Joey Tribbiani is more intelligent BUT Charlie Kelly does make some lovely music.















It’s Always Sunny in Philadelphia: Intelligent Comedy Masked as Unintelligent Comedy

The first time I watched “It’s Always Sunny in Philadelphia”,  I hated it. I didn’t get it. It was crude. It was offensive. Why is it funny? I didn’t understand any of the things.

And then they removed “The Wonder Years” from Netflix.

In the throes of funemployment depression, I had come to rely on Kevin Arnold to make me smile just a little as yet another emailed cover letter went unanswered.

I used it to keep the constant inner sobbing down to only once a day instead of the average fifteen.

It was something to watch while constantly reminding myself that it would be seen as unprofessional to write, “why don’t you hire me, beeyotches?” at the bottom of any email.

Then it vanished and I decided the only normal thing to do would be to turn back to “It’s Always Sunny” because Fred Savage had directed a whole bunch of them and maybe I had missed something the first time around.

It turns out, I was….I was missing the point completely and while this isn’t the first time that I have been accused of missing the point, this is one of the first times where I felt I owed an apology to all those involved.

Dear Rob McElhenney, Charlie Day and Glenn Howerton,

I get it. I’m sorry.



It’s Always Sunny is not a surface show. It’s not a kid’s show. It’s a show that asks you to read between the lines without spelling it out for you. It allows the audience to think about what they’re really trying to say. There’s no pandering, there’s just an understanding that in between all the chaos, this is a show that truly has something intelligent to say.

Twelve seasons have passed and I have fully binged all twelve and like any good television viewer, I have picked out my favorites. This is all scientific in my extremely scientific poll of just me and it’s also super long because it’s been on for 12 seasons so there’s that….

So let’s do it:

  1. Dee Dates a Retarded Person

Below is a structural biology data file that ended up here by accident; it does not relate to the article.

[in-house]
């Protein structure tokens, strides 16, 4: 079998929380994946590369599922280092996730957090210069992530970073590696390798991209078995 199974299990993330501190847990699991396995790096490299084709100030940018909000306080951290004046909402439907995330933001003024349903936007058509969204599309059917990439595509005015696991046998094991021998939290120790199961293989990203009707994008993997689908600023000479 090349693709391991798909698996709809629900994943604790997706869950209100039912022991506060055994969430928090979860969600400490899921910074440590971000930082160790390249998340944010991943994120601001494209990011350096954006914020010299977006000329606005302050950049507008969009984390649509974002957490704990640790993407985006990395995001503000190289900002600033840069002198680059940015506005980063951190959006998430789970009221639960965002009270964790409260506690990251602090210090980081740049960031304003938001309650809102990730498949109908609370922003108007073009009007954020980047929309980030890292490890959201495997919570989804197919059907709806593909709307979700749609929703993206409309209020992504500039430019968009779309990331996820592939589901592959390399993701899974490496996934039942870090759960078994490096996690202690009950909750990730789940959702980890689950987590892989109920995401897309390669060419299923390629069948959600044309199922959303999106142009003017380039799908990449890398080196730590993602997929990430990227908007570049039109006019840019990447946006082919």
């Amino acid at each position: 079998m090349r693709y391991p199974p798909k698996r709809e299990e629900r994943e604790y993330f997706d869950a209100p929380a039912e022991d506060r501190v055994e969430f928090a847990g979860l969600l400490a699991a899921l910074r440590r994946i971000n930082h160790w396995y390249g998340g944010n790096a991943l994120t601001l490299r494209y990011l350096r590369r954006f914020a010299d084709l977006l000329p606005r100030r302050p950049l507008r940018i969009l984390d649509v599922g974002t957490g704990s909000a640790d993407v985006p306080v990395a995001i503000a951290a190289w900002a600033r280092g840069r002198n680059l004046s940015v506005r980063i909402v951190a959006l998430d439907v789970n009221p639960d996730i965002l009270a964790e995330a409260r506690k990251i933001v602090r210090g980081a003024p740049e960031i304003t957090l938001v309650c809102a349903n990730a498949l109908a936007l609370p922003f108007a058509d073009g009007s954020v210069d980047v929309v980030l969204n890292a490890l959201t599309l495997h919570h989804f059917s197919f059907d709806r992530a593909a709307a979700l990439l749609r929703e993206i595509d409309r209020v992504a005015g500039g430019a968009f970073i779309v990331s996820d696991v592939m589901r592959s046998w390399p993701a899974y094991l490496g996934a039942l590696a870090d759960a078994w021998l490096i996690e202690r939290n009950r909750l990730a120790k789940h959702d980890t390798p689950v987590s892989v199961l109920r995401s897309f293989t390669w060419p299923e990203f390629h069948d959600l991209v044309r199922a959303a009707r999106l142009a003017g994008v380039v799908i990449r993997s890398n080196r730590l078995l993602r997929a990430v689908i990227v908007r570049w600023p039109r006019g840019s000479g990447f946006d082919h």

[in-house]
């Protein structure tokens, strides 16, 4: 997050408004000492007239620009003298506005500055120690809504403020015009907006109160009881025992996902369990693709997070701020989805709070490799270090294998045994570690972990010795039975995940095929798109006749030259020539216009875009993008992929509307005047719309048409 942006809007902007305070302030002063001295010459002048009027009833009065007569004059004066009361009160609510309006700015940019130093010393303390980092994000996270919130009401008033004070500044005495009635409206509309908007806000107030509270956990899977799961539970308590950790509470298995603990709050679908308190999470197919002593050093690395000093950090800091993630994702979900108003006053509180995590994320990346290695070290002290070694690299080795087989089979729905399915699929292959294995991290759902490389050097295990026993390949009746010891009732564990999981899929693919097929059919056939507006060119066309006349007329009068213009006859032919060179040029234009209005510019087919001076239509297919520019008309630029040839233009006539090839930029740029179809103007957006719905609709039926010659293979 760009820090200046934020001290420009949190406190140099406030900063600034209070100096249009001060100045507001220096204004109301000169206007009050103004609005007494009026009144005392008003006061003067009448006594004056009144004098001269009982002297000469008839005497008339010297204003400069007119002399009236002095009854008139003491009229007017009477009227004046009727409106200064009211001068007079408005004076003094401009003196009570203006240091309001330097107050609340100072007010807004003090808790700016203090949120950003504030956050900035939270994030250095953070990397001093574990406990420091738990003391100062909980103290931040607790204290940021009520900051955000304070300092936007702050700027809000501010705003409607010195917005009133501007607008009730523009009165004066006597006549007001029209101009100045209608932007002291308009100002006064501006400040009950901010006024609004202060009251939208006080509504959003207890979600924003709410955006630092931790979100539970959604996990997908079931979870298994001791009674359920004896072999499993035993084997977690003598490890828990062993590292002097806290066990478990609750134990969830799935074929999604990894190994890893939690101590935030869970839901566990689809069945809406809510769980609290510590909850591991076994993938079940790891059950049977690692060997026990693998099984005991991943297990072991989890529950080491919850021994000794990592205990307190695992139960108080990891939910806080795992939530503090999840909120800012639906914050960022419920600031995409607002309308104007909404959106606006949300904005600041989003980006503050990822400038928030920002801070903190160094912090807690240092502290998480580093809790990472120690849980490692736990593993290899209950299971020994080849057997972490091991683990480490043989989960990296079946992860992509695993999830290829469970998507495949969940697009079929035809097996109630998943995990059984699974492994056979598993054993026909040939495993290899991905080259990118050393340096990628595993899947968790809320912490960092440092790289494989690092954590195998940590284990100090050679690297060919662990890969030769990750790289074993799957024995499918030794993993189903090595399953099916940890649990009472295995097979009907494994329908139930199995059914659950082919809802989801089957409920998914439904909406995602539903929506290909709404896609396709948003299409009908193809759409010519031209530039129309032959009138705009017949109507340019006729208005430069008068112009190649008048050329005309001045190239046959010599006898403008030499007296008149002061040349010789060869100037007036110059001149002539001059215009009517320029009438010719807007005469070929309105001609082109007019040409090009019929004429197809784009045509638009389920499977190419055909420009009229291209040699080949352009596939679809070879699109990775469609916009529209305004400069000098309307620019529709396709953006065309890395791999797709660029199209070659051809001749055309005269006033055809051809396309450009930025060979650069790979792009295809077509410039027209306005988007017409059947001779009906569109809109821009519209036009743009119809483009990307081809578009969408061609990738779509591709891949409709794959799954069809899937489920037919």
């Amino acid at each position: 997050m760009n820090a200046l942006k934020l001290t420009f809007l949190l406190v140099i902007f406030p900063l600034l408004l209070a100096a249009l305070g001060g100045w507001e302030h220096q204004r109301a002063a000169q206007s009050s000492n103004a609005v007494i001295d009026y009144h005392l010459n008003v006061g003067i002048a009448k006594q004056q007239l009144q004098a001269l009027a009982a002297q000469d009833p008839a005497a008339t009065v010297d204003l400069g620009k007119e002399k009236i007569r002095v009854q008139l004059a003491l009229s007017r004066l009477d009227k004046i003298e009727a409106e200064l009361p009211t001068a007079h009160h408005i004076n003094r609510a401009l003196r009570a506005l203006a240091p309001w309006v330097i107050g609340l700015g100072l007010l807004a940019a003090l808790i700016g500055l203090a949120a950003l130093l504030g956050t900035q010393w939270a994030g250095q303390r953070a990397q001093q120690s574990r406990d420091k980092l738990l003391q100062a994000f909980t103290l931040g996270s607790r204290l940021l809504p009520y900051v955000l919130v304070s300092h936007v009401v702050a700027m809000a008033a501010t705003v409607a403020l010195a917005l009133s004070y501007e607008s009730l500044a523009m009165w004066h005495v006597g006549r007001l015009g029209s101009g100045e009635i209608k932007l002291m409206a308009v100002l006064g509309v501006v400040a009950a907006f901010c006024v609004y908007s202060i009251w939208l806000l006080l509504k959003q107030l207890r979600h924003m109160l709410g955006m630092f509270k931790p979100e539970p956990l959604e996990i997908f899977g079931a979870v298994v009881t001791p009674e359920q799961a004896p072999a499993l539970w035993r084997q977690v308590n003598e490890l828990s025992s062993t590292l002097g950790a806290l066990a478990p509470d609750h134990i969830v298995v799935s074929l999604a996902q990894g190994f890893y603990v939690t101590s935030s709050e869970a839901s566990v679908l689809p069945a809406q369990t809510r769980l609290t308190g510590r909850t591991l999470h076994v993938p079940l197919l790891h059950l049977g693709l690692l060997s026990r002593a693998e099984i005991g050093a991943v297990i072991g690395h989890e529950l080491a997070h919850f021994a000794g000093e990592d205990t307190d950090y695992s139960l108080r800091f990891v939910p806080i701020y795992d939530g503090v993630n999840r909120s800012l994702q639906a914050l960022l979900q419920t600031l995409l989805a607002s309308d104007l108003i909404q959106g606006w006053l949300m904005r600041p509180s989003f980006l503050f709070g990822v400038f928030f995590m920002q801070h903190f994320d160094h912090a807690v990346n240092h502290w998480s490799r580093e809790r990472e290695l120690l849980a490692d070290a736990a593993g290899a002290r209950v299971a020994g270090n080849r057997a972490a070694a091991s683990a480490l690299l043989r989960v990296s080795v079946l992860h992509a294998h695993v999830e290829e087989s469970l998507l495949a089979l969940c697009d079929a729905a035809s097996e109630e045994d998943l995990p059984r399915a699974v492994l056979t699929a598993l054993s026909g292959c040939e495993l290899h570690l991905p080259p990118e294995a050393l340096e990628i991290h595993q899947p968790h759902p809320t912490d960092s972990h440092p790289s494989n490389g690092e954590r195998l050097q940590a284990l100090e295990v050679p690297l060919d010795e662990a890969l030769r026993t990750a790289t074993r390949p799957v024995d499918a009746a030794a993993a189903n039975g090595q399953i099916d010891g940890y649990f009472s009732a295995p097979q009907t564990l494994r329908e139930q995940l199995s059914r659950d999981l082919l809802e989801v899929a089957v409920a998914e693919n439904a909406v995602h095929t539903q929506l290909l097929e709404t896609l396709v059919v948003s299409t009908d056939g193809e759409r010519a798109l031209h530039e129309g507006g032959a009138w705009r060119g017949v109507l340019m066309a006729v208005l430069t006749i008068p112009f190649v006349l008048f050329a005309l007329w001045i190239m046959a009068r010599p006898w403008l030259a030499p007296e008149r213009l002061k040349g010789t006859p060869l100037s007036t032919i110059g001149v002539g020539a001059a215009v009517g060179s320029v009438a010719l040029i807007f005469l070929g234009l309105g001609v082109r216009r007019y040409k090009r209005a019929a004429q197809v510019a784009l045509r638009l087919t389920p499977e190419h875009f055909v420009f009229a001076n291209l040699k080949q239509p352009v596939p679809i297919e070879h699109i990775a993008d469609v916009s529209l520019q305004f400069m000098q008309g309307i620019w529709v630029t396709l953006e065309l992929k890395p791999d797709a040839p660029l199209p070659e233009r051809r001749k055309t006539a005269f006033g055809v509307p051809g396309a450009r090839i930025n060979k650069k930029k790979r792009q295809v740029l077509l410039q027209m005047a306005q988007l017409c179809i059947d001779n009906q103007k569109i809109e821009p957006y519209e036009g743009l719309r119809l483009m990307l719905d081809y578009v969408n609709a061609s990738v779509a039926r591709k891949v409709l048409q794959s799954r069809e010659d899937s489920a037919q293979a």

Now, I am going to start this by saying I am a Special Education teacher who truly despises the word, “retard”. I hate that “R” word with a fiery passion. I have gotten into arguments with people about how horrible this word is. I’ve worked with the most severe to the most mild and this word drives me up the wall. So when I started this episode, I watched on top of my high horse. I fully expected to hate it, to be offended, to be angry and then go into one of the political groups I was put in on Facebook and go on a tirade about how even television sitcoms shouldn’t use it.

Then I watched and now I may need to hire Charlie Kelly, Bird Lawyer, because I totally ate crow.

See, what I noticed in that episode was that they never actually confirmed whether or not the guy Dee was dating had a mental disability and that’s where the brilliance came in. Yes, this guy had certain things that seemed off. He lived with his mom, he had a very loud laugh, he had finger twitches or “unquiet hands” as I used to say to my students who had flapping tendencies. The thing is, nothing is confirmed and the episode is not about making fun of someone with mental disabilities but instead about perception and how we perceive certain qualities or quirks as a sign of mental deficiency when the exact opposite is true. In addition, we truly don’t know this guy’s deal. We do know, however,  how horrible Charlie, Mac, Dennis, Dee and Frank are which makes the episode even more powerful because instead of the viewer siding with Dee and the gang, we instead look to them and wonder why they, with all their awfulness, think it would ever be okay for them to mock someone else especially someone who seems to be doing quite well despite anything that may or may not be wrong with him.

The fact that there is never a confirmation is what makes this episode absolutely wonderful and debunks my long held theory that if you go looking for something to be offended by, you’ll find it because in this particular case, I went looking and came up with nothing.

2. Hero or Hate Crime?

Mac being in the closet and refusing to come out despite everyone around him knowing that he is indeed gay has been a long running joke in this series so in this episode which starts off with Frank calling Mac a homophobic slur that starts with an F to keep Mac from getting crushed by a falling piano, the whole “why won’t he just come out” thing is broached again but this time in arbitration over a lottery ticket that fell from Dee’s purse. Do you follow?

Mac was getting the lottery ticket which had flown out of Dee’s purse, walked under the piano, Frank called him a slur, Charlie, who had just voluntarily stepped in dog poop because that’s what you do,  jump kicked Mac out of the way, thus saving his life…..and now they need to figure out who owns the ticket.